5
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1answer
62 views

Number of squarefree numbers and the Basel problem

Who discovered/proved that there are about $$ \frac{x}{\zeta(2)} $$ squarefree numbers up to $x$, or (roughly) when was this first known? Today I think this is considered 'obvious', but I don't know ...
5
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0answers
103 views

Where did the German term “Spur” of a matrix come from?

I wonder the origin of the term "trace" of a matrix. As I googled, it was the English translation of the German word "Spur" and it appeared in the translation of H. Weyl's Raum, Zeit, Materie. ...
3
votes
1answer
69 views

Book recommendation: History of the foundations of analysis

I'm looking for a book for a friend. I'd like to find a mostly historical, non-technical treatment of the story of Weierstrass, Cauchy, Riemann, and their work placing Newton and Leibniz' calculus on ...
0
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0answers
14 views

Relation between Noether's one-sided ideals and Polish notation?

Given the definitions of one-sided ideals (right ideals; left ideals) bu Emmy Noether, as referred in this answer Noether's definition of right and left ideals?, I would like to raise the ...
1
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1answer
40 views

Noether's definition of right and left ideals?

could anyone provide me with Emmy Noether's definition of right and left ideals? The German original and references would be welcome. I am assuming she was the one who first coined those two kinds ...
2
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0answers
33 views

Rudolff's symbol for unknown

I have read Florian Cajori's book "A history of mathematical notations." Cajori explained about several symbols for unknown. Rudolff used weird symbols. I could identify some symbols: "z" for ...
0
votes
1answer
39 views

Where does the term “affine space” come from?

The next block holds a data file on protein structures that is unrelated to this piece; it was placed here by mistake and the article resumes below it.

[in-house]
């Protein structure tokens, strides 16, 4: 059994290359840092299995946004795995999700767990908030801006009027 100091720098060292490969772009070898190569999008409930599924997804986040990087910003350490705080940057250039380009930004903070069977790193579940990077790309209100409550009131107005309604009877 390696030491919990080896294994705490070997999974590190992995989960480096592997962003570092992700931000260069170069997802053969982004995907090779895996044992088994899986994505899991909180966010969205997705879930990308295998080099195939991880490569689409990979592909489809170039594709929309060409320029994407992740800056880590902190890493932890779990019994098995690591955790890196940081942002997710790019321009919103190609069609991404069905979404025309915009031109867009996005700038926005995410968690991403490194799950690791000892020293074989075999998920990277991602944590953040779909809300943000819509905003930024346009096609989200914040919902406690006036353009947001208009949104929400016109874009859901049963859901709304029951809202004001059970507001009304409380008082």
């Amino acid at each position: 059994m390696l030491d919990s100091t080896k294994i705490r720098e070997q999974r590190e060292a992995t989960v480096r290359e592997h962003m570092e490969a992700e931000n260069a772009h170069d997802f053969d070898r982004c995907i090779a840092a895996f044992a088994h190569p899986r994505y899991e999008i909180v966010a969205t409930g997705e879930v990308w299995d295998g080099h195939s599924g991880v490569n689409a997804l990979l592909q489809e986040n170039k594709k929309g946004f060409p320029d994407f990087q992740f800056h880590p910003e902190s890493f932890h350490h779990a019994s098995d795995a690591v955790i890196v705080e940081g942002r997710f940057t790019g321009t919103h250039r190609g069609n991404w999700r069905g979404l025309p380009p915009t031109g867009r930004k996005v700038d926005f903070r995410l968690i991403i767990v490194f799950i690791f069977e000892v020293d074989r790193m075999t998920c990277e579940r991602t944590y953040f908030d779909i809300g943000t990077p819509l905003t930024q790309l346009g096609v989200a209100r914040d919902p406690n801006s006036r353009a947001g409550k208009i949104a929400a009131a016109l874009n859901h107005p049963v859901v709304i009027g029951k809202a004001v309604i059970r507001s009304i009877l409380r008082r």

I'm wondering since few years what its origin is. The adjective affinis means neighbouring, allied to, kindred and the noun derived from it affinitas means relationship, connection, union, affinity. ...
2
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1answer
76 views

Riemann's genus???

Could anyone provide me with Riemann's original definition of genus? It would be great if, apart from the definiton in English and some example he may have illustrated the notion with, you could also ...
3
votes
1answer
81 views

Why are these functions called “kernels”?

In the last years while studying numerical analysis I came across different "kernels", like the Dirichlet Kernel $$D_n(x) = \sum_{k=-n}^n e^{ikx}$$ the Fejer-Kernel $$F_n(x) = \frac{1}{n} ...
7
votes
4answers
195 views

Can we still learn from the old masters?

So, let me first describe how my doubt originated: out of curiosity I started to study Newton's Opticks, a book written more than 300 years ago. I was doing some of the experiments described on it, ...
1
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1answer
88 views

Non-standard model of arithmetic and Gödel's theorem [closed]

This is a cross-post of a question asked on History of Science and Mathematics Stack Exchange. I've read Skolem's paper on his non-standard models of the arithmetic ("Über die ...
1
vote
1answer
46 views

Why did mathematicians name a functional that assigns number to function as a “distribution”?

Why did people name it as a "distribution"? I don't see the reason. My instructor told us don't bother with this strange name, but I guess maybe I will have a better understanding if I know the ...
1
vote
1answer
83 views

Who was the first person to use logarithmic differentiation?

This is a math history question. And I'm curious if it was Euler or someone else. In what mathematical work did it first appear? I don't have the resources/resourcefulness to answer this question.
0
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0answers
36 views

Reference request: history of analytic geometry

I am searching a book in the domain of the history of math, that describes the historical origins of analytic geometry, starting from Descartes (?), and that describes also its development (e.g. the ...
3
votes
1answer
127 views

Traveling salesman problem: why visit each city only once?

According to wikipedia, the Traveling Salesman Problem (TSP) is: Given a list of cities and the distances between each pair of cities, what is the shortest possible route that visits each city ...
11
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4answers
386 views

Elementary problems that would've been hard for past mathematicians, but are easy to solve today? [closed]

I'm looking for problems that due to modern developments in mathematics would nowadays be reduced to a rote computation or at least an exercise in a textbook, but that past mathematicians (even famous ...
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0answers
59 views

Khayyam's method of solving a cubic equation

Can someone offer a worked example of how Omar Khayyam would have a solved a cubic equation with geometric solutions by means of intersecting conics?